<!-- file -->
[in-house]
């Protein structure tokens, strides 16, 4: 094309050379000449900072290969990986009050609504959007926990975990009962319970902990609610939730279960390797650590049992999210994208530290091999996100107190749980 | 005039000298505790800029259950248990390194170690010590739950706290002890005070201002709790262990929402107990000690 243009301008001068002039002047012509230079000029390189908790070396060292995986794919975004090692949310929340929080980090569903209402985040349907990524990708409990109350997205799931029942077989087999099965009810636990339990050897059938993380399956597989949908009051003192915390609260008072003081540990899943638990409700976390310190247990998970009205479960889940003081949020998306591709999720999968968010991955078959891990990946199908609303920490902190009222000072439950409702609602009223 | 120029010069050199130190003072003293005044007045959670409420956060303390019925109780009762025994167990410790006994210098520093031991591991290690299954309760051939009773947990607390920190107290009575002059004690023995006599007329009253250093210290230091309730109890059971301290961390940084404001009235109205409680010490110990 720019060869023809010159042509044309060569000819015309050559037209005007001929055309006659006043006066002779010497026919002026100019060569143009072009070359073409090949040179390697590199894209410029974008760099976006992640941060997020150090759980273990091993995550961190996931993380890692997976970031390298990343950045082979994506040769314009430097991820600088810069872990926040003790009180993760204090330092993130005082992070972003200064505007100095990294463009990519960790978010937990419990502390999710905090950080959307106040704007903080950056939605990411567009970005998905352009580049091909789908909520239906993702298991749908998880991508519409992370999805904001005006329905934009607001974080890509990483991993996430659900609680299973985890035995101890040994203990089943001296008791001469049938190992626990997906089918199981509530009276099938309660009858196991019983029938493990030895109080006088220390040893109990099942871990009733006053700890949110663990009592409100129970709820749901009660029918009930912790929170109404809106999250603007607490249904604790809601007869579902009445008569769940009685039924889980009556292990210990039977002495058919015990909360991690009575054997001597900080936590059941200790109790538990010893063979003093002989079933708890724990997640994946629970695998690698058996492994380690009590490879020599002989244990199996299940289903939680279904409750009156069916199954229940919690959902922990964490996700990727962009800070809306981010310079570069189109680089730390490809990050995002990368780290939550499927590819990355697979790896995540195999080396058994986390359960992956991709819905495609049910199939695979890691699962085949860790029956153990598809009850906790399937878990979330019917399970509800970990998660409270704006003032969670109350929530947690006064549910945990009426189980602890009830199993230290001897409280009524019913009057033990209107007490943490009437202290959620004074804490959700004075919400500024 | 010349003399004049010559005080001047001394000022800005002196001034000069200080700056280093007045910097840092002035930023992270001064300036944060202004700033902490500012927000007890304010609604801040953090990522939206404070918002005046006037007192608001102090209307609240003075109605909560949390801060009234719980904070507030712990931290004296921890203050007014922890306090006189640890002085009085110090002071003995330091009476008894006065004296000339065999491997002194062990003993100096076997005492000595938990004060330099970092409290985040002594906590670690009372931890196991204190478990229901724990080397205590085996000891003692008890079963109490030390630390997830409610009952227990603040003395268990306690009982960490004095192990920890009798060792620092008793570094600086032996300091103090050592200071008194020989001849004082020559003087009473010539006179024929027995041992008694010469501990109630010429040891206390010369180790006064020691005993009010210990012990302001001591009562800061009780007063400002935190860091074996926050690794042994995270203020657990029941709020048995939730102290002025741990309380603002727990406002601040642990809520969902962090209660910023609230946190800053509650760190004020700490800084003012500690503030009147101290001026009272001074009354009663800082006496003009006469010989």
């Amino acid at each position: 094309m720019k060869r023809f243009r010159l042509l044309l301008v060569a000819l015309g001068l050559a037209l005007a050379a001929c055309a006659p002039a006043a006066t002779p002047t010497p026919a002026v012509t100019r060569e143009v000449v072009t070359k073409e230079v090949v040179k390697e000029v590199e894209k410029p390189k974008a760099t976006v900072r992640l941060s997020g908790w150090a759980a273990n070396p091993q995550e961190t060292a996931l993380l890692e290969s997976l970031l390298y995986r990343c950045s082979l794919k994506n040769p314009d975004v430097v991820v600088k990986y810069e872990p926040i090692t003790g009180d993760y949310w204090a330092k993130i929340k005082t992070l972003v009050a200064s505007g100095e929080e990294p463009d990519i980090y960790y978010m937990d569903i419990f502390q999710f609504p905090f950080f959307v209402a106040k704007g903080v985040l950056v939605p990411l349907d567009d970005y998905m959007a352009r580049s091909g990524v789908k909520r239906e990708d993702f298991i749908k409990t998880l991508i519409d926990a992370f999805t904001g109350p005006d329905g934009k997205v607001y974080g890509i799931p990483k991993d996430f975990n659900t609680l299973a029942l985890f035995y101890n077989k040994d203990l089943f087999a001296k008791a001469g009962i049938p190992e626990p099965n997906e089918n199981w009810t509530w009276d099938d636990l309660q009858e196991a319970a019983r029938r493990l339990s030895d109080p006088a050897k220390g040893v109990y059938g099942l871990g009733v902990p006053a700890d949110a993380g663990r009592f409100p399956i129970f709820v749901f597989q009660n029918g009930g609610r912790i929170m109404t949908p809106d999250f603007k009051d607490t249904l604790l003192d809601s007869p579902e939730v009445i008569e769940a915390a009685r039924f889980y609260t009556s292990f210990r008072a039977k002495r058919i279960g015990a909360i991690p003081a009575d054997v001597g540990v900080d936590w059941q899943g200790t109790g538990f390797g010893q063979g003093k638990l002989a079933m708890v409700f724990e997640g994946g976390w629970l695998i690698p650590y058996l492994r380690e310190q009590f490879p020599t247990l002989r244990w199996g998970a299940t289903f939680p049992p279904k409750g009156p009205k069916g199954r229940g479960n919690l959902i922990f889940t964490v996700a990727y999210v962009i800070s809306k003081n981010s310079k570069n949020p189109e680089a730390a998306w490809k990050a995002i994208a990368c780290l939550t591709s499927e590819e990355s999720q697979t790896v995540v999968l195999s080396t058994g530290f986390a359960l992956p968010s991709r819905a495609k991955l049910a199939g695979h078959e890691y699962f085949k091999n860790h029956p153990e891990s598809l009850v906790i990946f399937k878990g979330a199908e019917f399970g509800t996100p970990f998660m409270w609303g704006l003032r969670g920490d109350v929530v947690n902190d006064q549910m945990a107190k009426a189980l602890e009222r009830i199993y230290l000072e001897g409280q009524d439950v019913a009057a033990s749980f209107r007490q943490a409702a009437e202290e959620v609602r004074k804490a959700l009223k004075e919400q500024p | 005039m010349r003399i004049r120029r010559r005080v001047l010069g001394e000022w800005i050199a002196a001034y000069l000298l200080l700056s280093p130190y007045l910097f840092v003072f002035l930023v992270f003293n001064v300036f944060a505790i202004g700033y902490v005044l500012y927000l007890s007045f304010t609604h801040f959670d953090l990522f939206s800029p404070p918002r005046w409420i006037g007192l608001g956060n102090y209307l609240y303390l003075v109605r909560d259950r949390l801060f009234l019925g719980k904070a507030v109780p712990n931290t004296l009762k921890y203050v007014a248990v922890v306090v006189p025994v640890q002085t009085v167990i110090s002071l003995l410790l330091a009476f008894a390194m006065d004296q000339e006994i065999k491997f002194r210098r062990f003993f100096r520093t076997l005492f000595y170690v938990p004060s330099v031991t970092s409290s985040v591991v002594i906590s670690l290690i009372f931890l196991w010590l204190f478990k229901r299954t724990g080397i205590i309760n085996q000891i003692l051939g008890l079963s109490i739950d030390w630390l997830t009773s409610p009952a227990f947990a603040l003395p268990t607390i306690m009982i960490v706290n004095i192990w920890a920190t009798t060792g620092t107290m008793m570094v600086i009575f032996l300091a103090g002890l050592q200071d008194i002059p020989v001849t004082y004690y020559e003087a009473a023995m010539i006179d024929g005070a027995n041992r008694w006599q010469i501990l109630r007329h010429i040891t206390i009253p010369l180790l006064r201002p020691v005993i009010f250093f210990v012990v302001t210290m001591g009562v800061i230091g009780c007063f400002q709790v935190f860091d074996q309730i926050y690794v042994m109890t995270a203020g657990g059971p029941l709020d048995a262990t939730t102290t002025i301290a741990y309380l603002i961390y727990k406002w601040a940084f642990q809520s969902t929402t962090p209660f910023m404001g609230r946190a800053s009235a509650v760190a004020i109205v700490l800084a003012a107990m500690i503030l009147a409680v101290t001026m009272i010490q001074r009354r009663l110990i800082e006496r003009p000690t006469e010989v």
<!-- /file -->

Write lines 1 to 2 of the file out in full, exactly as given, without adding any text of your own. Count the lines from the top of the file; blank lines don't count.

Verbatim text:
[in-house]
């Protein structure tokens, strides 16, 4: 094309050379000449900072290969990986009050609504959007926990975990009962319970902990609610939730279960390797650590049992999210994208530290091999996100107190749980 | 005039000298505790800029259950248990390194170690010590739950706290002890005070201002709790262990929402107990000690 243009301008001068002039002047012509230079000029390189908790070396060292995986794919975004090692949310929340929080980090569903209402985040349907990524990708409990109350997205799931029942077989087999099965009810636990339990050897059938993380399956597989949908009051003192915390609260008072003081540990899943638990409700976390310190247990998970009205479960889940003081949020998306591709999720999968968010991955078959891990990946199908609303920490902190009222000072439950409702609602009223 | 120029010069050199130190003072003293005044007045959670409420956060303390019925109780009762025994167990410790006994210098520093031991591991290690299954309760051939009773947990607390920190107290009575002059004690023995006599007329009253250093210290230091309730109890059971301290961390940084404001009235109205409680010490110990 720019060869023809010159042509044309060569000819015309050559037209005007001929055309006659006043006066002779010497026919002026100019060569143009072009070359073409090949040179390697590199894209410029974008760099976006992640941060997020150090759980273990091993995550961190996931993380890692997976970031390298990343950045082979994506040769314009430097991820600088810069872990926040003790009180993760204090330092993130005082992070972003200064505007100095990294463009990519960790978010937990419990502390999710905090950080959307106040704007903080950056939605990411567009970005998905352009580049091909789908909520239906993702298991749908998880991508519409992370999805904001005006329905934009607001974080890509990483991993996430659900609680299973985890035995101890040994203990089943001296008791001469049938190992626990997906089918199981509530009276099938309660009858196991019983029938493990030895109080006088220390040893109990099942871990009733006053700890949110663990009592409100129970709820749901009660029918009930912790929170109404809106999250603007607490249904604790809601007869579902009445008569769940009685039924889980009556292990210990039977002495058919015990909360991690009575054997001597900080936590059941200790109790538990010893063979003093002989079933708890724990997640994946629970695998690698058996492994380690009590490879020599002989244990199996299940289903939680279904409750009156069916199954229940919690959902922990964490996700990727962009800070809306981010310079570069189109680089730390490809990050995002990368780290939550499927590819990355697979790896995540195999080396058994986390359960992956991709819905495609049910199939695979890691699962085949860790029956153990598809009850906790399937878990979330019917399970509800970990998660409270704006003032969670109350929530947690006064549910945990009426189980602890009830199993230290001897409280009524019913009057033990209107007490943490009437202290959620004074804490959700004075919400500024 | 010349003399004049010559005080001047001394000022800005002196001034000069200080700056280093007045910097840092002035930023992270001064300036944060202004700033902490500012927000007890304010609604801040953090990522939206404070918002005046006037007192608001102090209307609240003075109605909560949390801060009234719980904070507030712990931290004296921890203050007014922890306090006189640890002085009085110090002071003995330091009476008894006065004296000339065999491997002194062990003993100096076997005492000595938990004060330099970092409290985040002594906590670690009372931890196991204190478990229901724990080397205590085996000891003692008890079963109490030390630390997830409610009952227990603040003395268990306690009982960490004095192990920890009798060792620092008793570094600086032996300091103090050592200071008194020989001849004082020559003087009473010539006179024929027995041992008694010469501990109630010429040891206390010369180790006064020691005993009010210990012990302001001591009562800061009780007063400002935190860091074996926050690794042994995270203020657990029941709020048995939730102290002025741990309380603002727990406002601040642990809520969902962090209660910023609230946190800053509650760190004020700490800084003012500690503030009147101290001026009272001074009354009663800082006496003009006469010989």